But, The Flash is good. It’s the superhero show that I've wanted my whole life, since I was too young to get that Adam West's Batman was being played for laughs, since Linda Carter was Wonder Woman and Bill Bixby was the Hulk (and since Nicholas Hammond was Spider-Man.) It's better than all of those and so many more, not because it's darker and more mature (which, thankfully, it isn't) and not because the special effects are better (which, thankfully, they are) but because it's on a trajectory, it's going somewhere, and it's taking me along.


In Americana music the present is female. Two-thirds of our year-end list is comprised of albums by women. Here, then, are the women (and a few men) who represented the best in Americana in 2017.

If a single moment best illustrates the current divide between Americana music and mainstream country music, it was Sturgill Simpson busking in the street outside the CMA Awards in Nashville. While Simpson played his guitar and sang in a sort of renegade-outsider protest, Garth Brooks was onstage lip-syncindg his way to Entertainer of the Year. Americana music is, of course, a sprawling range of roots genres that incorporates traditional aspects of country, blues, soul, bluegrass, etc., but often represents an amalgamation or reconstitution of those styles. But one common aspect of the music that Simpson appeared to be championing during his bit of street theater is the independence, artistic purity, and authenticity at the heart of Americana music. Clearly, that spirit is alive and well in the hundreds of releases each year that could be filed under Americana's vast umbrella.

Keep reading... Show less

From genre-busting electronic music to new highs in the ever-evolving R&B scene, from hip-hop and Americana to rock and pop, 2017's music scenes bestowed an embarrassment of riches upon us.

60. White Hills - Stop Mute Defeat (Thrill Jockey)

White Hills epic '80s callback Stop Mute Defeat is a determined march against encroaching imperial darkness; their eyes boring into the shadows for danger but they're aware that blinding lights can kill and distort truth. From "Overlord's" dark stomp casting nets for totalitarian warnings to "Attack Mode", which roars in with the tribal certainty that we can survive the madness if we keep our wits, the record is a true and timely win for Dave W. and Ego Sensation. Martin Bisi and the poster band's mysterious but relevant cool make a great team and deliver one of their least psych yet most mind destroying records to date. Much like the first time you heard Joy Division or early Pigface, for example, you'll experience being startled at first before becoming addicted to the band's unique microcosm of dystopia that is simultaneously corrupting and seducing your ears. - Morgan Y. Evans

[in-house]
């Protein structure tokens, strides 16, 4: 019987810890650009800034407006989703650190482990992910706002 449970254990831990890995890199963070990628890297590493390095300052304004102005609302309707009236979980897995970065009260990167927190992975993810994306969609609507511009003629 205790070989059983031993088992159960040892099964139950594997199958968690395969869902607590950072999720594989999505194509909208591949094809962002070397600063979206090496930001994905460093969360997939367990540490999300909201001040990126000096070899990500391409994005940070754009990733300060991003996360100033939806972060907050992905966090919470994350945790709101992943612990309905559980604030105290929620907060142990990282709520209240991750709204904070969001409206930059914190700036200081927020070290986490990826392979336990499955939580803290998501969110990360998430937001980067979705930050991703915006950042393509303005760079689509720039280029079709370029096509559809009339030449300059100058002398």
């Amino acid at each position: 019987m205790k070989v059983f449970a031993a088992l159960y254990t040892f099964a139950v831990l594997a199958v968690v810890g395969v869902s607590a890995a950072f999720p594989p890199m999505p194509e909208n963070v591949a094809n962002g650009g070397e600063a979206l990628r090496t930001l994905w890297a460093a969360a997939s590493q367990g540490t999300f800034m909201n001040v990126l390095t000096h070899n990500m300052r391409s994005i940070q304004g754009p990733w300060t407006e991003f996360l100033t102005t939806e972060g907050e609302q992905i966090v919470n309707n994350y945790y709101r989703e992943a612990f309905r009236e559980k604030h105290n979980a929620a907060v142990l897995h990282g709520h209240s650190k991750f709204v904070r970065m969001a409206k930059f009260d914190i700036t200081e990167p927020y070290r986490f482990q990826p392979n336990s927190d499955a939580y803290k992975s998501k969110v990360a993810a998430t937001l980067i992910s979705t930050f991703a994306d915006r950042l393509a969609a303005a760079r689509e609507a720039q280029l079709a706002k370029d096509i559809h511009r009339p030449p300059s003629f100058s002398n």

Keep reading... Show less

The Best Country Music of 2017

still from Midland "Drinkin' Problem" video

There are many fine country musicians making music that is relevant and affecting in these troubled times. Here are ten of our favorites.

Year to year, country music as a genre sometimes seems to roll on without paying that much attention to what's going on in the world (with the exception of bro-country singers trying to adopt the latest hip-hop slang). That can feel like a problem in a year when 58 people are killed and 546 are injured by gun violence at a country-music concert – a public-relations issue for a genre that sees many of its stars outright celebrating the NRA. Then again, these days mainstream country stars don't seem to do all that well when they try to pivot quickly to comment on current events – take Keith Urban's muddled-at-best 2017 single "Female", as but one easy example.

Keep reading... Show less

It's ironic that by injecting a shot of cynicism into this glorified soap opera, Johnson provides the most satisfying explanation yet for the significance of The Force.

Despite J.J. Abrams successfully resuscitating the Star Wars franchise with 2015's Star Wars: The Force Awakens, many fans were still left yearning for something new. It was comforting to see old familiar faces from a galaxy far, far away, but casual fans were unlikely to tolerate another greatest hits collection from a franchise already plagued by compositional overlap (to put it kindly).

Keep reading... Show less

Yeah Yeah Yeahs played a few US shows to support the expanded reissue of their debut Fever to Tell.

Although they played a gig last year for an after-party for a Mick Rock doc, the Yeah Yeah Yeahs hadn't played a proper NYC show in four years before their Kings Theatre gig on November 7th, 2017. It was the last of only a handful of gigs, and the only one on the East coast.

Keep reading... Show less
Pop Ten
Mixed Media
PM Picks

© 1999-2017 Popmatters.com. All rights reserved.
Popmatters is wholly independently owned and operated.